Online safety and social media

Mobile devices, social networking sites and the internet are great tools to help organisations and groups engage with children and young people. However, if used inappropriately, they can also pose potential safeguarding risks and this may lead to abuse, both online and offline.

On this page we’re sharing best practice for online safety in your group or organisation.

Creating a safe environment

When creating a safer environment for children and young people you must consider online safety. You should:

  • ensure you have online safety policies and procedures as part of your overarching child protection and safeguarding work
  • make sure all your staff and volunteers know how to recognise the signs that children and young people might be at risk of or experiencing online abuse and harm
  • respond to concerns immediately
  • be respectful in all your communications
  • be mindful of children's right to privacy, to explore the internet and to express themselves
  • use parental controls on all devices (you can find out more about this on the NSPCC website
  • talk to children and young people about their online activities and experiences and learn about the apps, games and platforms they are using.

> Find out more about writing an online safety policy statement and agreement

> Find out more about how to prevent online abuse

Communicating online

  • Always use age-appropriate language in your communications and make sure all your communications are relevant to the work of the project you’re involved in
  • Use organisational accounts to communicate with children and young people via email or social media, never personal accounts
  • Use an organisational mobile or tablet to communicate with young people, where possible
  • Understand how different social media platforms work and what their age limits are – for example you should never use Facebook to communicate with under 13 year-olds. Use NetAware to find out about age restrictions on social networks, apps and games.
  • Always ask children and parents if you want to take and/or share photos of a child for any purpose.

> Listen to our podcast for more tips on communicating with young people online

Running online services for children and young people

Online services can enable your organisation to have a wider reach and support more children and young people. These include:

  • forums and communities
  • online mentoring
  • online counselling services
  • chat and instant messaging
  • co-creating apps and games with young people.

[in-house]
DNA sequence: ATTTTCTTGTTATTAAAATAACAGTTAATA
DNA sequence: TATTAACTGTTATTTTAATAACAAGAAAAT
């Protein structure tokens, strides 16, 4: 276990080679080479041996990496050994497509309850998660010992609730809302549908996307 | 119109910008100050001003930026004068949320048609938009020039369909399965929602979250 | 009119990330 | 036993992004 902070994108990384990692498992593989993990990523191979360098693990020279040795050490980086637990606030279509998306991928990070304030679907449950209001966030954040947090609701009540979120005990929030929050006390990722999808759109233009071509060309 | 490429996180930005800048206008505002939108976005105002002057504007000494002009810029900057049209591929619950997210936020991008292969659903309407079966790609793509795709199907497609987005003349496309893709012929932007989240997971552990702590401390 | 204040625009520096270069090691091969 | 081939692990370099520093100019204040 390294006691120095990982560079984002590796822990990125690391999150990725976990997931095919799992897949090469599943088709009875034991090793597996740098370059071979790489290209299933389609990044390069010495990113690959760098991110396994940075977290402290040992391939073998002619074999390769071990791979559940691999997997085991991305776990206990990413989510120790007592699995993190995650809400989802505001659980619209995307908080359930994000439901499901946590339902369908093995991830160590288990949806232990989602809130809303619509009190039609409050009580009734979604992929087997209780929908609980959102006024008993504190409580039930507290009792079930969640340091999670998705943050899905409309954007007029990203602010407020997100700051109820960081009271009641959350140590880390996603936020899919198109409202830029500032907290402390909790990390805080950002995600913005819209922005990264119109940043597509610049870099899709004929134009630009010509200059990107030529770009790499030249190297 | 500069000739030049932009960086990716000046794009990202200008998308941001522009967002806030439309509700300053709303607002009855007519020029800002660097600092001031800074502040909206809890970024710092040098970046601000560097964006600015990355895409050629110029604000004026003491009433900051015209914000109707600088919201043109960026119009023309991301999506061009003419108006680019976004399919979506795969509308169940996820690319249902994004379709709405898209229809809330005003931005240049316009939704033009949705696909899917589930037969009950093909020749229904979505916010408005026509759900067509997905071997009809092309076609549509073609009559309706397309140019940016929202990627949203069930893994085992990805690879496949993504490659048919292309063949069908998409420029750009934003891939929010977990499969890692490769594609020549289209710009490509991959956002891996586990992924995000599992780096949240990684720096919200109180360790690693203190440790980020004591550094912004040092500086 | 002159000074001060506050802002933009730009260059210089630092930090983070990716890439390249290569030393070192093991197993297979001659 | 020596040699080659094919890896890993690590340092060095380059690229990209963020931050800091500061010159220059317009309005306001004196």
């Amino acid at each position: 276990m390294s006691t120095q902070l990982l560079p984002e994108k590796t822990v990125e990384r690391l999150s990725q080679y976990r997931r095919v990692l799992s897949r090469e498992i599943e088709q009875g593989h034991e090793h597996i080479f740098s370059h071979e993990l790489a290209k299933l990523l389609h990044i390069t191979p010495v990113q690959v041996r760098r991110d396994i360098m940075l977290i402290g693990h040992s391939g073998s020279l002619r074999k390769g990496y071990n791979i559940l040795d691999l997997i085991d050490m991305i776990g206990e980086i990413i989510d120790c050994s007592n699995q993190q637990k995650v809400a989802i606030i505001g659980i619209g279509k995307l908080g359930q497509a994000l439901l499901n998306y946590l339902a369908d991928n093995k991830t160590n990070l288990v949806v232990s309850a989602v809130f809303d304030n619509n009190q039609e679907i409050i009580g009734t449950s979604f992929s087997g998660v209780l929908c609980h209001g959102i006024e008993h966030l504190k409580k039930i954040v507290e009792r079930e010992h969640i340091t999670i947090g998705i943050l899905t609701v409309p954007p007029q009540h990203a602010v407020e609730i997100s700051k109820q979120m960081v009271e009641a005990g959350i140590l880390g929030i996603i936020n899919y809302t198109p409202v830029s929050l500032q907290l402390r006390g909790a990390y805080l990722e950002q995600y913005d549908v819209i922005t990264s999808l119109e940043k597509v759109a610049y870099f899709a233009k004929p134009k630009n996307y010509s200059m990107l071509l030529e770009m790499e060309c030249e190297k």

If your organisation is setting up an online service, you need to consider how you will keep children, young people, staff and volunteers safe.

> Listen to our podcast to find out more about setting up an online service for young people

Live streaming

Live streaming is a valuable way to connect with the wider community but you must be aware of children and young people’s safety. 

If you provide young people with access to live streaming media (e.g. webcams and Skype) use an open area and make sure the activity is observed by appropriate adults.

Talk to children and young people about online safety before the session starts.

  • Make sure they understand that live streaming is live. Any comments they make will be seen by others and they probably won’t be able to delete or edit them. 
  • Remind them not to share any personal information and not to respond to contact requests from people they don’t know.
  • Some live streams request donations from the audience. Explain to children and young people that they don’t have to contribute.
  • Make sure they know who to tell if they see or hear anything upsetting or inappropriate.

Whichever platform you’re using, make sure you understand the privacy settings and know how to report any offensive or abusive content. 

Never reveal the full identity of individual participants and be sensitive to the needs of those who may have child protection concerns.

Things to consider if you’re hosting a live streaming event include:

  • does the platform you’re using allow you to restrict the audience, for example by asking them to create a login and password?
  • will other people be able to reproduce and distribute your stream?
  • have you got consent for children to participate in the stream?

Things to consider if you’re taking part in someone else’s live stream include:

  • making sure you know what content will be used in the stream and check it will be appropriate for the children and young people who will be watching it
  • finding out how the stream will be used in the future, for example if it will be archived or broadcast again.

Preventing online abuse

Groups and organisations are ideally positioned help children, young people and parents gain the skills they need to stay safe online.

> Find out more about how to prevent online abuse

> Take our online training about keeping children safe online

Reporting concerns

Concerns about online abuse or inappropriate behaviour should be reported to the person responsible for safeguarding issues within your organisation.

You can also call the NSPCC helpline on 0808 800 5000, report your concern online or email us at help@nspcc.org.uk.

> Find out more about recognising and responding to abuse